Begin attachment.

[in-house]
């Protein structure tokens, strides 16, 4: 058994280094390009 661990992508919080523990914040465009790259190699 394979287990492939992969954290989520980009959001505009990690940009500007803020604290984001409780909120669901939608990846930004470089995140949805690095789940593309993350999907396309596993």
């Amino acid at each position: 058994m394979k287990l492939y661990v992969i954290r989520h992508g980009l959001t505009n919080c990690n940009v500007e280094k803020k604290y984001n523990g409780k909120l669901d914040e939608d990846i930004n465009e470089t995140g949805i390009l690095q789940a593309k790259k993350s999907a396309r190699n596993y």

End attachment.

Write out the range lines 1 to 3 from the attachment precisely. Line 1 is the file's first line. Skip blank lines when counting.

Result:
[in-house]
């Protein structure tokens, strides 16, 4: 058994280094390009 661990992508919080523990914040465009790259190699 394979287990492939992969954290989520980009959001505009990690940009500007803020604290984001409780909120669901939608990846930004470089995140949805690095789940593309993350999907396309596993």
């Amino acid at each position: 058994m394979k287990l492939y661990v992969i954290r989520h992508g980009l959001t505009n919080c990690n940009v500007e280094k803020k604290y984001n523990g409780k909120l669901d914040e939608d990846i930004n465009e470089t995140g949805i390009l690095q789940a593309k790259k993350s999907a396309r190699n596993y």